We just measured the world’s heaviest atom, and it’s even weirder than expected


Oganesson (Og) is the heaviest chemical element in the periodic table, but its properties have proved difficult to measure since it was first synthesised in 2002.

Now an advanced computer simulation has filled in some of the gaps, and it turns out the element is even weirder than many expected.


At the atomic level, oganesson behaves remarkably differently to lighter elements in several key ways – and that could provide some fundamental insights into the basics of how these superheavy elements work.

The simulations run by the international team of scientists show that oganesson’s electrons, protons, and neutrons don’t follow the same rules as the other noble gases that the element is grouped with, and that could have a big impact on how we understand this section of the periodic table.

Electronic structures of xenon (top), radon (middle), and oganesson (bottom). (P. Jerabek et al and APS/Alan Stonebraker)

“The superheavy elements represent the limit of nuclear mass and charge,” says one of the researchers, Witek Nazarewicz from Michigan State University. “They inhabit the remote corner of the nuclear landscape whose extent is unknown.”

“The questions pertaining to superheavy systems are in the forefront of nuclear and atomic physics, and chemistry research.”

In lighter elements in the same noble gas family as oganesson, according to the Bohr model of the atom, electrons take up certain orbits or positions around the nucleus, forming shell-like groups around the centre.


Calculations known as fermion localisation functions are used to work out where these electron shells are, but such are the large electrostatic forces produced by an oganesson atom, the rules of special relativity come into play.

With that in mind, the researchers used adapted fermion localisation functions called electron localisation functions to calculate where the electrons would be in oganesson. Turns out, the electron shells become almost indistinguishable, creating a kind of electron gas around the nucleus.

In other words, at the most fundamental level, it’s not like other noble gases such as xenon or neon at all.

“On paper, we thought that it would have the same rare gas structure as the others in this family,” says one of the researchers, Peter Schwerdtfeger from Massey University in New Zealand.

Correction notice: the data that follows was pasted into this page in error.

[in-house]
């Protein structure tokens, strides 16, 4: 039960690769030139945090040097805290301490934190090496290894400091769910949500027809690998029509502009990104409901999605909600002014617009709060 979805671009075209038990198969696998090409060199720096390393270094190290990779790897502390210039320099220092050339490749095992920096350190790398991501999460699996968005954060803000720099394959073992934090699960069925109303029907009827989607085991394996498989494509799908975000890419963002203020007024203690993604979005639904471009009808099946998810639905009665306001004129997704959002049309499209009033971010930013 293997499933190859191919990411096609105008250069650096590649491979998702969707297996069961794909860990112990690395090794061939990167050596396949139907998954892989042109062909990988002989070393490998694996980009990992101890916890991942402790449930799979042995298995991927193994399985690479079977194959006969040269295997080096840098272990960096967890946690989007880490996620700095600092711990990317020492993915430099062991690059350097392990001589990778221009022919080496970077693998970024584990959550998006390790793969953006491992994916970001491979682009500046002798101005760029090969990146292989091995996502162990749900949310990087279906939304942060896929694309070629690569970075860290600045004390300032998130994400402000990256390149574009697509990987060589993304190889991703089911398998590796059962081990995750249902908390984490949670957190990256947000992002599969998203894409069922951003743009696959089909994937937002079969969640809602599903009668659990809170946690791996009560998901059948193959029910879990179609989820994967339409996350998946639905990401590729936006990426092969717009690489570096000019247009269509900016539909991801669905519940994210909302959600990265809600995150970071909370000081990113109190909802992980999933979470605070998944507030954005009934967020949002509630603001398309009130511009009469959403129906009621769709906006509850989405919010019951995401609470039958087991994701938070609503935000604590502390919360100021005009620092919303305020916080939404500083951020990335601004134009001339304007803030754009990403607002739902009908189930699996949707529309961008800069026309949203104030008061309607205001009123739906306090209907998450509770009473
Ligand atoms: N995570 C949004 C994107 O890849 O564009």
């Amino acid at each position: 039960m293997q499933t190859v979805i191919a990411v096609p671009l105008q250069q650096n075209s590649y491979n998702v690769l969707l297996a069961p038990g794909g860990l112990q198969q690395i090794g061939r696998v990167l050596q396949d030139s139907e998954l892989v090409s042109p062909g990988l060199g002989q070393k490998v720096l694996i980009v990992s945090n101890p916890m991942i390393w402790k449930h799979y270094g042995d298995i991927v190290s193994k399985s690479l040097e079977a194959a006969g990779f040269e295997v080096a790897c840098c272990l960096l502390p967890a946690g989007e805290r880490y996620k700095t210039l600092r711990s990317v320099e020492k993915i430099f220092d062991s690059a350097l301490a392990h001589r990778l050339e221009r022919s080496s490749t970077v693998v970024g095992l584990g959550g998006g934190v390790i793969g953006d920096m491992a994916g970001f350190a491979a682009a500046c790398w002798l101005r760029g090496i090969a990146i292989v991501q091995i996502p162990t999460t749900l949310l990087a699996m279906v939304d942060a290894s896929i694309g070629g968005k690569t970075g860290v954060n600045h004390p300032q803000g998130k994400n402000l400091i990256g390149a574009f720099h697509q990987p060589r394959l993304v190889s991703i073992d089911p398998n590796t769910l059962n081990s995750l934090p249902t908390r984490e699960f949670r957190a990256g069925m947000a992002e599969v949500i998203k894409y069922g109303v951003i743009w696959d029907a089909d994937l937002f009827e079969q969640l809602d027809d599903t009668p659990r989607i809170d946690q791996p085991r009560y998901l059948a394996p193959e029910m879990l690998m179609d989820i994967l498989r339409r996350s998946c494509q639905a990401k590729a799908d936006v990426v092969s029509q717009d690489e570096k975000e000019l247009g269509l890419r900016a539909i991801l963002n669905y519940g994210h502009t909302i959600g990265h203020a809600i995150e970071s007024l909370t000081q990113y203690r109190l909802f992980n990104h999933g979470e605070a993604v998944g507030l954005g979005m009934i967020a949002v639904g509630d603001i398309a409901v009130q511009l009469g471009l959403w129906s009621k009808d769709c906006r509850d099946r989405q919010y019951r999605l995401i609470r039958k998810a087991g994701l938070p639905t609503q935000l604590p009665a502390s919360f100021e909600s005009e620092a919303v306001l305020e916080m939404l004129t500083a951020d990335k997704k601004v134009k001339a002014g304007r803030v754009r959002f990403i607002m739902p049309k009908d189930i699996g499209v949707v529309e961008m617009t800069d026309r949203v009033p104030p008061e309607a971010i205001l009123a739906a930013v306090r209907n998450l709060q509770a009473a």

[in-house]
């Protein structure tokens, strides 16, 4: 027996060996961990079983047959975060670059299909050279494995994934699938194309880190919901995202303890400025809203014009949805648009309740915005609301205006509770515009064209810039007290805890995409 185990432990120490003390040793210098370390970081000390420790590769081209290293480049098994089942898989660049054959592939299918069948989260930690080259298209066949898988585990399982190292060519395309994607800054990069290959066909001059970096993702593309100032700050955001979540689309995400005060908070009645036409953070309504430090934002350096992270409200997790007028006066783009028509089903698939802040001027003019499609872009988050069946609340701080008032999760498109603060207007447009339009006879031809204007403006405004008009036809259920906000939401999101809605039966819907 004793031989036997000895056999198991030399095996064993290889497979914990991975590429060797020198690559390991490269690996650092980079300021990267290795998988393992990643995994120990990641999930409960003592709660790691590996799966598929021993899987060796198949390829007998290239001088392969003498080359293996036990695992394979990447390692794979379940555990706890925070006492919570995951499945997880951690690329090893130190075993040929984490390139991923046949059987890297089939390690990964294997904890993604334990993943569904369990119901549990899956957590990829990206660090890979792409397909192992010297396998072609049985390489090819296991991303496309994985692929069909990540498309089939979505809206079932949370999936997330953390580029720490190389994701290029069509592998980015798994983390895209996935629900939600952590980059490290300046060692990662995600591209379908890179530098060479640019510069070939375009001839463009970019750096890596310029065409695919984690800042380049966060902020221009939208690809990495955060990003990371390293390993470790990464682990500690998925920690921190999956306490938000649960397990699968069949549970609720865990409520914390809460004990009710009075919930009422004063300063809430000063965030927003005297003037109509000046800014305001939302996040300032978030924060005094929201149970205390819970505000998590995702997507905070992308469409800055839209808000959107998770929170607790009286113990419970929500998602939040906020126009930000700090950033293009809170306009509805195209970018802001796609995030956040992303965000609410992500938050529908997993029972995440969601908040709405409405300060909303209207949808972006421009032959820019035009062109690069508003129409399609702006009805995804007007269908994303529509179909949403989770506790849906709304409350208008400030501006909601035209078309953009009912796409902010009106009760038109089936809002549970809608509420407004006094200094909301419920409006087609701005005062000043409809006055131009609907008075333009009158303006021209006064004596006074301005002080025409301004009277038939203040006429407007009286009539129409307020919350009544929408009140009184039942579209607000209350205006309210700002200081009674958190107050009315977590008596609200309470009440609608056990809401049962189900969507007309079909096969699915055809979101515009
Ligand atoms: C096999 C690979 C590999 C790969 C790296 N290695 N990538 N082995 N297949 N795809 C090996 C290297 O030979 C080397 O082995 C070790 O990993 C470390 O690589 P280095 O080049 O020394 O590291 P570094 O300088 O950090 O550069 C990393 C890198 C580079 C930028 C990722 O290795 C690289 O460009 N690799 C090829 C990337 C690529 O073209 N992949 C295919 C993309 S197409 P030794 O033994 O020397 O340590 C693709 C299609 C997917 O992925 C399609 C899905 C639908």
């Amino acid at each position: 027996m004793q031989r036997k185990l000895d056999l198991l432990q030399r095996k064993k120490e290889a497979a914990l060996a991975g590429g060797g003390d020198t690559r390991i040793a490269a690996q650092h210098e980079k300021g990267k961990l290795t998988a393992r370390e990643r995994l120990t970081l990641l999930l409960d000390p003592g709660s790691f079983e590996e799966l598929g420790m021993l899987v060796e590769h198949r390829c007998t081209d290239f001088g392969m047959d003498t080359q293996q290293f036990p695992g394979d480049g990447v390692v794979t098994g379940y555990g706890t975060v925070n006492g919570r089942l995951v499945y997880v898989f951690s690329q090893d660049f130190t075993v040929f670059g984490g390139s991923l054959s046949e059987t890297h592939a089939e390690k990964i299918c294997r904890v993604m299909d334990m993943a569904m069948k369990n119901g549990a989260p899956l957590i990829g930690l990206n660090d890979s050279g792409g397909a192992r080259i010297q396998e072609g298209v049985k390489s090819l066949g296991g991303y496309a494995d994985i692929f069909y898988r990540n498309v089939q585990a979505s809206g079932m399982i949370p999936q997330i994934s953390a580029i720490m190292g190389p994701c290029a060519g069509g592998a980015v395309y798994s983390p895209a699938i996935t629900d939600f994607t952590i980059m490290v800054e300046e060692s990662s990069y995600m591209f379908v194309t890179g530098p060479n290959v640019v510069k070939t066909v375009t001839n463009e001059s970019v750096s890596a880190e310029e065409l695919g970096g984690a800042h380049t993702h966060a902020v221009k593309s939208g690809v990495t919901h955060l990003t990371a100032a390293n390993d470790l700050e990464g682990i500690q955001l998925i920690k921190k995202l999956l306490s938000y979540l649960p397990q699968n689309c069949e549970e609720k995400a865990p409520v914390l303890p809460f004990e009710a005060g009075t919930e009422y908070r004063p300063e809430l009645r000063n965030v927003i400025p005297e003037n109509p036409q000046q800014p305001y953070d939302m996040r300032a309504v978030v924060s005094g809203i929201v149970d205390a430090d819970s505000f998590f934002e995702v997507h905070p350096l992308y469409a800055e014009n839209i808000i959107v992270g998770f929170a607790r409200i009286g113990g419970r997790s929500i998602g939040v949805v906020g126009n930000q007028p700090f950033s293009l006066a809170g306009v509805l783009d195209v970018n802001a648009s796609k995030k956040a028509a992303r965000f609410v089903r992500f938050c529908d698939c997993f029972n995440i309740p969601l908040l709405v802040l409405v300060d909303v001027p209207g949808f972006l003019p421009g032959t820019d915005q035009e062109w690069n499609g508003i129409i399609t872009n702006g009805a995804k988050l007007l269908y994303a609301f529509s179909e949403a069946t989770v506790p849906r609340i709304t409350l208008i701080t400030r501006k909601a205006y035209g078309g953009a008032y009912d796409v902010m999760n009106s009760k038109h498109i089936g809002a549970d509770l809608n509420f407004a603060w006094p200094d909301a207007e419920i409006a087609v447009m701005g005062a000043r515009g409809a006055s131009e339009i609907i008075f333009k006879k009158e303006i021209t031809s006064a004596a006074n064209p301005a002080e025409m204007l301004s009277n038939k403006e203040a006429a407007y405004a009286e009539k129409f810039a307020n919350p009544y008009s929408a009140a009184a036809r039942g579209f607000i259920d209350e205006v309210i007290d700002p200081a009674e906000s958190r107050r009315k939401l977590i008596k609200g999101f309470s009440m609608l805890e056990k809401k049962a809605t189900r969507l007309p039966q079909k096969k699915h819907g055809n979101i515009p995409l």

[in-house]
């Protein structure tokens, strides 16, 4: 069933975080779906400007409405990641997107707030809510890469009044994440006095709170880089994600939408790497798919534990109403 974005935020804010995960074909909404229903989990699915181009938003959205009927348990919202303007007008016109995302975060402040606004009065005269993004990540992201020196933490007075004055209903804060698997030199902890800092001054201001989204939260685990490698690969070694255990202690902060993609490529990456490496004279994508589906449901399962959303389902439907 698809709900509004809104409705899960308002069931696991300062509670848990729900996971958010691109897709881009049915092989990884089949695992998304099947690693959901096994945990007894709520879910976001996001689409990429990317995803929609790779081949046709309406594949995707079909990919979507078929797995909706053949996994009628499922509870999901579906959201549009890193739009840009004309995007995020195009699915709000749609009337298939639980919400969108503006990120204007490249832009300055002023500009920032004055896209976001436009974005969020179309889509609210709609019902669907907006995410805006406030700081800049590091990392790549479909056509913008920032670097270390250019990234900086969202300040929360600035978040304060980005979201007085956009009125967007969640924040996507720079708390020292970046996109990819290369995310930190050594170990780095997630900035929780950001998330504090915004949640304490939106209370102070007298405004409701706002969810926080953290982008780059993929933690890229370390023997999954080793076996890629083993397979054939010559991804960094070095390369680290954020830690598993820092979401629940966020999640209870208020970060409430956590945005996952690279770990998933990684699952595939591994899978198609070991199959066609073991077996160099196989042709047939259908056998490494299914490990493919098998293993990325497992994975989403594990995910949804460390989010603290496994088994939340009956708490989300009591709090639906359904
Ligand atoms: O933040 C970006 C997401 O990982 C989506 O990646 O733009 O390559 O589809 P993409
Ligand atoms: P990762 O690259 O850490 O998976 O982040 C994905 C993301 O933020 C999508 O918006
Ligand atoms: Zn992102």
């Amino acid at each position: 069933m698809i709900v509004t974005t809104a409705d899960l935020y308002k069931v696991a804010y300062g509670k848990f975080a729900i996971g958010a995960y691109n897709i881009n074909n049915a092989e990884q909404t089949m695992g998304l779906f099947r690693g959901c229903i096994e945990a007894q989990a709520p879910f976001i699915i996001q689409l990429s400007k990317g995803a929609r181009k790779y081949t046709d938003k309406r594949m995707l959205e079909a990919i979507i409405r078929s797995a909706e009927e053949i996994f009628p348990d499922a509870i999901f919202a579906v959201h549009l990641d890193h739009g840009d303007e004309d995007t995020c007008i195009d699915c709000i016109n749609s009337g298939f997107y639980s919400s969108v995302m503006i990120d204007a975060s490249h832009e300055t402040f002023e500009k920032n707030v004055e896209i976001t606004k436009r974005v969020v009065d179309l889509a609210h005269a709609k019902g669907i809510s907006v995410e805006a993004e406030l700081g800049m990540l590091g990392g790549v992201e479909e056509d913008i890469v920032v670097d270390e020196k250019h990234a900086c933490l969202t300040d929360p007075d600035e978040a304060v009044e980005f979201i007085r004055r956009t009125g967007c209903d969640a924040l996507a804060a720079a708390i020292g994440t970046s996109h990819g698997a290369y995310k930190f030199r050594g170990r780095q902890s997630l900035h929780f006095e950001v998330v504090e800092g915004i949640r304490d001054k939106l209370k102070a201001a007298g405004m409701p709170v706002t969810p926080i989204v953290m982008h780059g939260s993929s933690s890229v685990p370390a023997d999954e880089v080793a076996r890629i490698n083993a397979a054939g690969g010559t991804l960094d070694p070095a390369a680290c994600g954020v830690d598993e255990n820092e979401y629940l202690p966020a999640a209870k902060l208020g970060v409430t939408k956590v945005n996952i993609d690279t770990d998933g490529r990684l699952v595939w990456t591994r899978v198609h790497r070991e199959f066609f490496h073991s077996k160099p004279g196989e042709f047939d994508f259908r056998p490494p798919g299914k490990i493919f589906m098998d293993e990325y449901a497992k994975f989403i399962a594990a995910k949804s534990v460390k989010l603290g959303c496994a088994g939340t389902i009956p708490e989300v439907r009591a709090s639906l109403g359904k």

“In our calculations however, we predict that oganesson more or less loses its shell structure and becomes a smear of electrons.”

That same smear or special gas state also applies to the neutrons inside the superheavy nucleus, according to the researchers’ calculations, though the protons were shown to retain some kind of shell-like status.


We’re talking some deep-level quantum physics here, but what it all means is that oganesson doesn’t seem to be like the other elements it’s grouped with. The special blob formation of its electrons could mean it’s much more chemically reactive than the other noble gases, for example.

Another possible consequence is that oganesson atoms would clump together in a solid at room temperature, rather than bouncing off one another as they would usually in a gas.

Now bear in mind these are just computer simulations, albeit very complex ones – they aren’t studies of oganesson itself. The element is too hard to produce and lasts for such a short time that we can’t really examine it in the usual ways.

But now we have these predictions about the structure and properties of element 118, scientists can put together experiments to try and put these hypotheses to the test. That’s the next stage in the research.

Further down the line, these insights could even help us work out how to produce an oganesson atom that lasts for more than a millisecond.

“Calculations are the only way to get at [oganesson’s] behaviour with the tools that we currently have, and they have certainly provided some interesting findings,” says Schwerdtfeger.

The research has been published in Physical Review Letters.


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